Will The Need For Passwords Ever Go Away?
If Microsoft, Google and Apple have anything to do about it, a password-free world is within reach over the next couple of years. With device hacking and security breaches continuing to pose huge issues with broad financial and long-term productivity consequences, unshackling users from passwords would have a “manna from heaven” reaction from users of all stripes. But will we see this in our lifetimes?
Before I delve into last week’s Microsoft, Google and Apple announcement, it’s helpful to understand why more progress hasn’t been made on this front. Various approaches to gut passwords from the technology landscape have suffered numerous challenges. First of all, there are complexity problems coming up with a realistic recovery mechanism when a user loses access to a phone number (or a physical token) tied to a specific account. Another common problem was that the majority of solutions promulgated proved to be not genuinely passwordless, meaning that users were often given the ability to log on with a biometrics-based fingerprint or face scan, but only in concert with using a traditional password. Apple macOS and Microsoft Windows are excellent examples of this approach, but there are others.
The core problem is that passwords are difficult to remember, must often change regularly to heighten their effectiveness, and are susceptible to phishing.
What’s different about the approach that Apple, Google and Microsoft have announced?
Right off the battle, Apple, Google, and Microsoft’s plan is attractive because it’s cross-platform and cross-service (from a passkeys standpoint) in nature. It also represents the first time the three browser titans appear to be on the same page with an aligned, well-articulated plan. There are also ease of use benefits that will make it less painful and costly for companies like Facebook and most prominent services to implement. The Apple, Microsoft, and Google plan also has a quasi-Good Housekeeping element of approval as it’s been peer-reviewed by authorities in security and authentication. This last attribute instantly raises the credibility of the initiative.
Apple and Google’s participation in this initiative is particularly critical given their collective smartphone market share position and ability to influence other companies. After the company joined the FIDO (Fast Identity Online) Alliance in 2020, Apple, Google and Microsoft issued a joint statement that the alliance is focused on permitting websites to provide secure and basic sign-ins without utilizing passwords.
The plan that Apple, Google and Microsoft are getting behind aims to put significant structure around the current disorder of MFA (Multi-Factor Authentication) services in several meaningful ways. This plan is a huge step forward as MFA and service providers’ passwordless authentication is often released in dissimilar ways (and sometimes not at all). Users are quite familiar with how most banks and financial institutions send out one-time passwords via SMS text messages or emails. The problem with this current method is that it’s not a secure way of transporting security-sensitive secrets.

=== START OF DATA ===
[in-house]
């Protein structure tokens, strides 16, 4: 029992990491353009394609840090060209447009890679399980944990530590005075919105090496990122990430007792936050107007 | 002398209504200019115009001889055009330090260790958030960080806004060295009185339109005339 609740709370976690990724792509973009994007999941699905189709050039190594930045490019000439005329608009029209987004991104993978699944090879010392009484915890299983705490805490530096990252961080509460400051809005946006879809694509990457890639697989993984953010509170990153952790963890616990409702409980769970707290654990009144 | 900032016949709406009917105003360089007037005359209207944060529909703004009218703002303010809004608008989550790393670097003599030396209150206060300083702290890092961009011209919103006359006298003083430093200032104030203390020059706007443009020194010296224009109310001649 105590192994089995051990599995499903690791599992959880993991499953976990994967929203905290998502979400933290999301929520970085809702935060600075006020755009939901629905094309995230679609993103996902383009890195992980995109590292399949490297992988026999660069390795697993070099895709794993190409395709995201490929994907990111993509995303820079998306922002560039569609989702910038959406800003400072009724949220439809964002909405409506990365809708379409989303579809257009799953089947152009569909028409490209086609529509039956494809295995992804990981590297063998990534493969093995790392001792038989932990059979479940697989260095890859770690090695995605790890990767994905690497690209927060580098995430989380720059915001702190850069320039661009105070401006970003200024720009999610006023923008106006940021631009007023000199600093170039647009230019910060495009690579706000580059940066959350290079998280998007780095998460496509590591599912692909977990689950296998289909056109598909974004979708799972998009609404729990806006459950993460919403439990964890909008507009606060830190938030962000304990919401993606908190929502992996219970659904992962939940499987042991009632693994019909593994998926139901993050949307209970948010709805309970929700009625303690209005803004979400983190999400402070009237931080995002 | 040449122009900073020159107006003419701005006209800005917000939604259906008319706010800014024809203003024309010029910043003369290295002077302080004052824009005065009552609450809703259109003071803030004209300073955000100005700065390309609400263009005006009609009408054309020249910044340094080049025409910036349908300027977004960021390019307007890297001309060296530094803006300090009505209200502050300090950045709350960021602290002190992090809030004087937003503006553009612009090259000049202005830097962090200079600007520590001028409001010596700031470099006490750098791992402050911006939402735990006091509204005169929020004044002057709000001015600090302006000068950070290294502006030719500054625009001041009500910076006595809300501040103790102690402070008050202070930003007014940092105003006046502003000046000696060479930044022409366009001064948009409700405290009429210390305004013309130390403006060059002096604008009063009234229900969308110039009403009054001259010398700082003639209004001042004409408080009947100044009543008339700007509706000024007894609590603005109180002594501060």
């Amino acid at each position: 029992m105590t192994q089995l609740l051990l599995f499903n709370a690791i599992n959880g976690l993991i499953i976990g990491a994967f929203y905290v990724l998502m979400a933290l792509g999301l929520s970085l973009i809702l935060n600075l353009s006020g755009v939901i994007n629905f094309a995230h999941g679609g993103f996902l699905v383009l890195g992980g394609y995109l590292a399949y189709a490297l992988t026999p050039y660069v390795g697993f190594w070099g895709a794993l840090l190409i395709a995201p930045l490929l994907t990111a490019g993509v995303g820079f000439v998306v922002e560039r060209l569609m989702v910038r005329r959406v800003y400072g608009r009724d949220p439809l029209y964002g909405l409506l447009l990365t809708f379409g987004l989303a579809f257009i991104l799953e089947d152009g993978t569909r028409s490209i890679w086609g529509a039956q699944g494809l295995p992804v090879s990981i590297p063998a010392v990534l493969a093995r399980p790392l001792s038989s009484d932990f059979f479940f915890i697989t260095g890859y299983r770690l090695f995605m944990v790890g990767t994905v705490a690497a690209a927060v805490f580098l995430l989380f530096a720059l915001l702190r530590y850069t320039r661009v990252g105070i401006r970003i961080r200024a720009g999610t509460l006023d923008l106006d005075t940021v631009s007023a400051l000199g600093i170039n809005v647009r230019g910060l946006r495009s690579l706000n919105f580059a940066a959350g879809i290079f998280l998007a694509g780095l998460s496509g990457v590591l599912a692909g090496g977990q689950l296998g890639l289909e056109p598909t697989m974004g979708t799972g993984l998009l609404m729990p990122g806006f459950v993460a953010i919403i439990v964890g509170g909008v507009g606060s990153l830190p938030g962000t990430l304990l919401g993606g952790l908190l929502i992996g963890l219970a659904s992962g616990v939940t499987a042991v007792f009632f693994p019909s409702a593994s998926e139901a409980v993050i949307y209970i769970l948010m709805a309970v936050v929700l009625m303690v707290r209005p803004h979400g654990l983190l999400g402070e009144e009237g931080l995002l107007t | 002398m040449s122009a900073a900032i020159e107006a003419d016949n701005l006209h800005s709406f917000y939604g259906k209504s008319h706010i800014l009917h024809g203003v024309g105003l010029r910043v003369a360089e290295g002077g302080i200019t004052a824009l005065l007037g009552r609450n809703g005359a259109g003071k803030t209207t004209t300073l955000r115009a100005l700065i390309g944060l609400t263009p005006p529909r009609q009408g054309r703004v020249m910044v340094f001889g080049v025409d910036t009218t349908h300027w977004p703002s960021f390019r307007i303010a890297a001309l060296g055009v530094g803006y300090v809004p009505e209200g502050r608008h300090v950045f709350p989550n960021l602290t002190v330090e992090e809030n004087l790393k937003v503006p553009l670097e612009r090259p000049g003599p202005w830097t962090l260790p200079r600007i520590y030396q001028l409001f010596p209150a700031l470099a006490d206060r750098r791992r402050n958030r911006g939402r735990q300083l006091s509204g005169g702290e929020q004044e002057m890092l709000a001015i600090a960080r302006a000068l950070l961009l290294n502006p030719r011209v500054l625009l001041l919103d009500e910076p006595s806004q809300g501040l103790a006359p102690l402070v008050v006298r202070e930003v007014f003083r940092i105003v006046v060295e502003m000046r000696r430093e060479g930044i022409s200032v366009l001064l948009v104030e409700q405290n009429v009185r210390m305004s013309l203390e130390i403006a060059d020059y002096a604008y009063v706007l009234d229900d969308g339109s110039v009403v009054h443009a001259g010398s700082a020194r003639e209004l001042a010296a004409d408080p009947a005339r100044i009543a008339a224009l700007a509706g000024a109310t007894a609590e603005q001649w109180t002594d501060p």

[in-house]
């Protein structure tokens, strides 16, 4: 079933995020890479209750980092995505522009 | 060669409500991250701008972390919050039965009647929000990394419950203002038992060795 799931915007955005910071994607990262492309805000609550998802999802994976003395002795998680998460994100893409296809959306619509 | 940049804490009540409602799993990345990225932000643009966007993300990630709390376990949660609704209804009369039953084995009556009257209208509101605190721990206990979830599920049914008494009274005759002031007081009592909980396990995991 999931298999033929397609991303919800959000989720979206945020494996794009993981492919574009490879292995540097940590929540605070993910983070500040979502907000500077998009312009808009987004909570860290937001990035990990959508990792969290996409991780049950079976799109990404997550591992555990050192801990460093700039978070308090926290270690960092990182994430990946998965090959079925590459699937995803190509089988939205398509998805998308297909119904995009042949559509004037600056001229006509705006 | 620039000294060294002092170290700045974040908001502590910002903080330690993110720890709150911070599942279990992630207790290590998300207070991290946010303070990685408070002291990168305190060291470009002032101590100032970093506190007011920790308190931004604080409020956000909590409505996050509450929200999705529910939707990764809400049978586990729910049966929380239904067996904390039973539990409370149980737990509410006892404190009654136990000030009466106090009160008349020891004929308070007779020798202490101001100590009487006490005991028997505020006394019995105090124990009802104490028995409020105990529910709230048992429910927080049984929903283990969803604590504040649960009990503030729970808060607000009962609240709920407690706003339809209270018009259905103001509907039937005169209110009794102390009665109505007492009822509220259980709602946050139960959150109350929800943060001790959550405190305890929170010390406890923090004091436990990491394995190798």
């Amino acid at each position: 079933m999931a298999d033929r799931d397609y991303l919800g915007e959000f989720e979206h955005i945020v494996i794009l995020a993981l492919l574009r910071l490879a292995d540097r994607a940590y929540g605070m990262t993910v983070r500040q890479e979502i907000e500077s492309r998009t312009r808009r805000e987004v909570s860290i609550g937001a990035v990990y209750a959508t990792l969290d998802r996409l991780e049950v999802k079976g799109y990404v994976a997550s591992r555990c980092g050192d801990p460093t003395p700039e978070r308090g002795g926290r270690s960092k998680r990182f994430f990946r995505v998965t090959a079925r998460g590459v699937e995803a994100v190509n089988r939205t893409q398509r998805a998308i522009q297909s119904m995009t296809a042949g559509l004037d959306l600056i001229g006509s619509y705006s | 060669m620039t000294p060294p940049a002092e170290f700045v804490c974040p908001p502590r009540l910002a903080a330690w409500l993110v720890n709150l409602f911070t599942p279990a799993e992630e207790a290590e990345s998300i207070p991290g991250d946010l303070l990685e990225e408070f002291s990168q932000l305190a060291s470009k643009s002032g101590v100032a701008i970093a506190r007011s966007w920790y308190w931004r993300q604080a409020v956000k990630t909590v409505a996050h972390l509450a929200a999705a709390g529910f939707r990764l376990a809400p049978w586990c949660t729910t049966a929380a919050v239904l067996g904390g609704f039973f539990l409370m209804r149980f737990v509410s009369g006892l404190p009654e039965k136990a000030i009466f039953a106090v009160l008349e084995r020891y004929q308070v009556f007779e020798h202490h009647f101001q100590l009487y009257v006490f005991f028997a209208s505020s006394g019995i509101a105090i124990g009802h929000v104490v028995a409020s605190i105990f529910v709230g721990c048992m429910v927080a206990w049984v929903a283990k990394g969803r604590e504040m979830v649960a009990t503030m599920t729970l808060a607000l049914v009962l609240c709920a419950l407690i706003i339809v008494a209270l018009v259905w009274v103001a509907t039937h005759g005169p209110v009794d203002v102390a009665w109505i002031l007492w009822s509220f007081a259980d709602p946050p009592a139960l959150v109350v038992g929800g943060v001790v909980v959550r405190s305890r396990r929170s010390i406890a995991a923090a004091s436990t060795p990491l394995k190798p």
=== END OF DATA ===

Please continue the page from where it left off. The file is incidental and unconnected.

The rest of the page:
By delivering a fingerprint or facial scan to the device, a user will be able to log on without entering a password, which is dramatically faster and certainly more convenient. Of equal importance is that the security credential can be stored online so that it’s accessible when an individual replaces or loses their smartphone, which solves the problem I outlined at the onset. This approach operates by using an existing authenticated device to download the required credential without the need for a password.
Why is this so important?
The implications of what Apple, Google, and Microsoft are trying to accomplish via their FIDO Alliance participation cannot be overestimated. Earlier this year, the FIDO Alliance released an official white paper, but getting the most influential browser makers to support the overall approach outlined above is enormous.
Let’s face it — — character-based passwords have been part of the computer industry for decades. Getting rid of passwords is a complicated, convoluted endeavor because they’ve been the traditional way for users to identify themselves on the internet for years. Unfortunately, human nature makes it difficult for users to give up the “comfy” and accustomed way of logging onto a website, regardless of the security risks. IBM estimates the average cost to a business of a single data breach is $3.86 million, so something clearly needs to be done.
Beyond the potential savings in security breach costs and peace of mind benefits, I relish the day when secured computing truly becomes a passwordless experience in a cross-platform and multi-device manner. Speaking for myself, I never want to remember and type @%fs@#$@823! ever again. And I don’t think I’m the only one.
Mark Vena is the CEO and Principal Analyst at SmartTech Research based in Silicon Valley. As a technology industry veteran for over 25 years, Mark covers many consumer tech topics, including PCs, smartphones, smart home, connected health, security, PC and console gaming, and streaming entertainment solutions. Mark has held senior marketing and business leadership positions at Compaq, Dell, Alienware, Synaptics, Sling Media and Neato Robotics. Mark has appeared on CNBC, NBC News, ABC News, Business Today, The Discovery Channel and other media outlets. Mark’s analysis and commentary have appeared on Forbes.com and other well-known business news and research sites. His comments about the consumer tech space have repeatedly appeared in The Wall Street Journal, The New York Times, USA Today, TechNewsWorld and other news publications.
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